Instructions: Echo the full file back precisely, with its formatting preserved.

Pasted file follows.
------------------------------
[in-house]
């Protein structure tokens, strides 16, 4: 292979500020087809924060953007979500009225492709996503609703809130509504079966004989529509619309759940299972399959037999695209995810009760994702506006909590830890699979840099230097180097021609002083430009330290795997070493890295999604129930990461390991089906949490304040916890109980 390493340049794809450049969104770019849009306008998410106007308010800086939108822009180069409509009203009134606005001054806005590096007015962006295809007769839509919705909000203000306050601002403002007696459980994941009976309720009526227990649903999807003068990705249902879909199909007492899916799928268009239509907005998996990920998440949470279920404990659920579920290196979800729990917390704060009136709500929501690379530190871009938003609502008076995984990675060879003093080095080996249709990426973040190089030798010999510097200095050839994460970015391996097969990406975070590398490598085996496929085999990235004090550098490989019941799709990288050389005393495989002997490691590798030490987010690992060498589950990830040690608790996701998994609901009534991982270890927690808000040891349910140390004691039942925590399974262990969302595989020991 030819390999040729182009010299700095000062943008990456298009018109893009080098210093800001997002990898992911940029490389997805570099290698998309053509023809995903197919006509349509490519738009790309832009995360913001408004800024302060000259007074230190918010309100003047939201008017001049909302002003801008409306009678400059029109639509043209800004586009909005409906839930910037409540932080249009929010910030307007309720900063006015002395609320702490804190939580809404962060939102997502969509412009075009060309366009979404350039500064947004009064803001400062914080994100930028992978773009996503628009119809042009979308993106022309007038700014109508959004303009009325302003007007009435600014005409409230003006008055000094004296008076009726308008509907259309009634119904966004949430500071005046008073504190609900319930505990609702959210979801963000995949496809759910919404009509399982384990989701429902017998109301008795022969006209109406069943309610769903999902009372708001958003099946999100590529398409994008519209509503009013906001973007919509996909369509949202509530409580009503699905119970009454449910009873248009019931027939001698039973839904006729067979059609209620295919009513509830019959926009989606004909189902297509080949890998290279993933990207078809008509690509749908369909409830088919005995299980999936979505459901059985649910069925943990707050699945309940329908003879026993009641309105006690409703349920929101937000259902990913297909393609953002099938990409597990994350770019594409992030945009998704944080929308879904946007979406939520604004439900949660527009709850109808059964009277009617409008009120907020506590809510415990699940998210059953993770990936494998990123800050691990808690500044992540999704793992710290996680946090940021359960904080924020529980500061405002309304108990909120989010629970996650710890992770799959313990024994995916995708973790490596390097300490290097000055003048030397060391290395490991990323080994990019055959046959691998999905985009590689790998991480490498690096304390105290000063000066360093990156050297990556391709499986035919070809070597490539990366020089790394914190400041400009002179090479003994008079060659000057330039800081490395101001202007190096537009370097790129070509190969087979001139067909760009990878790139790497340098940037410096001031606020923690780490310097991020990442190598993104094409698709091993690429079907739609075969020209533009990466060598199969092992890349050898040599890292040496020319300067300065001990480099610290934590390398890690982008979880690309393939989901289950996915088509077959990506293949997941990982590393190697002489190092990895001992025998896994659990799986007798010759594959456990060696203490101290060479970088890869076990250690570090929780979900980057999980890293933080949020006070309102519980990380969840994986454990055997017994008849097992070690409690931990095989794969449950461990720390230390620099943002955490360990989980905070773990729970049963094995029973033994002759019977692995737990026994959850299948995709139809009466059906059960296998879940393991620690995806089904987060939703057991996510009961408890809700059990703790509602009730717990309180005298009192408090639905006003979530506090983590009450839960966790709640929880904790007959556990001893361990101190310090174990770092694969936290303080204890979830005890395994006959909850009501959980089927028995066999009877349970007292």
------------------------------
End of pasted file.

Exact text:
[in-house]
């Protein structure tokens, strides 16, 4: 292979500020087809924060953007979500009225492709996503609703809130509504079966004989529509619309759940299972399959037999695209995810009760994702506006909590830890699979840099230097180097021609002083430009330290795997070493890295999604129930990461390991089906949490304040916890109980 390493340049794809450049969104770019849009306008998410106007308010800086939108822009180069409509009203009134606005001054806005590096007015962006295809007769839509919705909000203000306050601002403002007696459980994941009976309720009526227990649903999807003068990705249902879909199909007492899916799928268009239509907005998996990920998440949470279920404990659920579920290196979800729990917390704060009136709500929501690379530190871009938003609502008076995984990675060879003093080095080996249709990426973040190089030798010999510097200095050839994460970015391996097969990406975070590398490598085996496929085999990235004090550098490989019941799709990288050389005393495989002997490691590798030490987010690992060498589950990830040690608790996701998994609901009534991982270890927690808000040891349910140390004691039942925590399974262990969302595989020991 030819390999040729182009010299700095000062943008990456298009018109893009080098210093800001997002990898992911940029490389997805570099290698998309053509023809995903197919006509349509490519738009790309832009995360913001408004800024302060000259007074230190918010309100003047939201008017001049909302002003801008409306009678400059029109639509043209800004586009909005409906839930910037409540932080249009929010910030307007309720900063006015002395609320702490804190939580809404962060939102997502969509412009075009060309366009979404350039500064947004009064803001400062914080994100930028992978773009996503628009119809042009979308993106022309007038700014109508959004303009009325302003007007009435600014005409409230003006008055000094004296008076009726308008509907259309009634119904966004949430500071005046008073504190609900319930505990609702959210979801963000995949496809759910919404009509399982384990989701429902017998109301008795022969006209109406069943309610769903999902009372708001958003099946999100590529398409994008519209509503009013906001973007919509996909369509949202509530409580009503699905119970009454449910009873248009019931027939001698039973839904006729067979059609209620295919009513509830019959926009989606004909189902297509080949890998290279993933990207078809008509690509749908369909409830088919005995299980999936979505459901059985649910069925943990707050699945309940329908003879026993009641309105006690409703349920929101937000259902990913297909393609953002099938990409597990994350770019594409992030945009998704944080929308879904946007979406939520604004439900949660527009709850109808059964009277009617409008009120907020506590809510415990699940998210059953993770990936494998990123800050691990808690500044992540999704793992710290996680946090940021359960904080924020529980500061405002309304108990909120989010629970996650710890992770799959313990024994995916995708973790490596390097300490290097000055003048030397060391290395490991990323080994990019055959046959691998999905985009590689790998991480490498690096304390105290000063000066360093990156050297990556391709499986035919070809070597490539990366020089790394914190400041400009002179090479003994008079060659000057330039800081490395101001202007190096537009370097790129070509190969087979001139067909760009990878790139790497340098940037410096001031606020923690780490310097991020990442190598993104094409698709091993690429079907739609075969020209533009990466060598199969092992890349050898040599890292040496020319300067300065001990480099610290934590390398890690982008979880690309393939989901289950996915088509077959990506293949997941990982590393190697002489190092990895001992025998896994659990799986007798010759594959456990060696203490101290060479970088890869076990250690570090929780979900980057999980890293933080949020006070309102519980990380969840994986454990055997017994008849097992070690409690931990095989794969449950461990720390230390620099943002955490360990989980905070773990729970049963094995029973033994002759019977692995737990026994959850299948995709139809009466059906059960296998879940393991620690995806089904987060939703057991996510009961408890809700059990703790509602009730717990309180005298009192408090639905006003979530506090983590009450839960966790709640929880904790007959556990001893361990101190310090174990770092694969936290303080204890979830005890395994006959909850009501959980089927028995066999009877349970007292």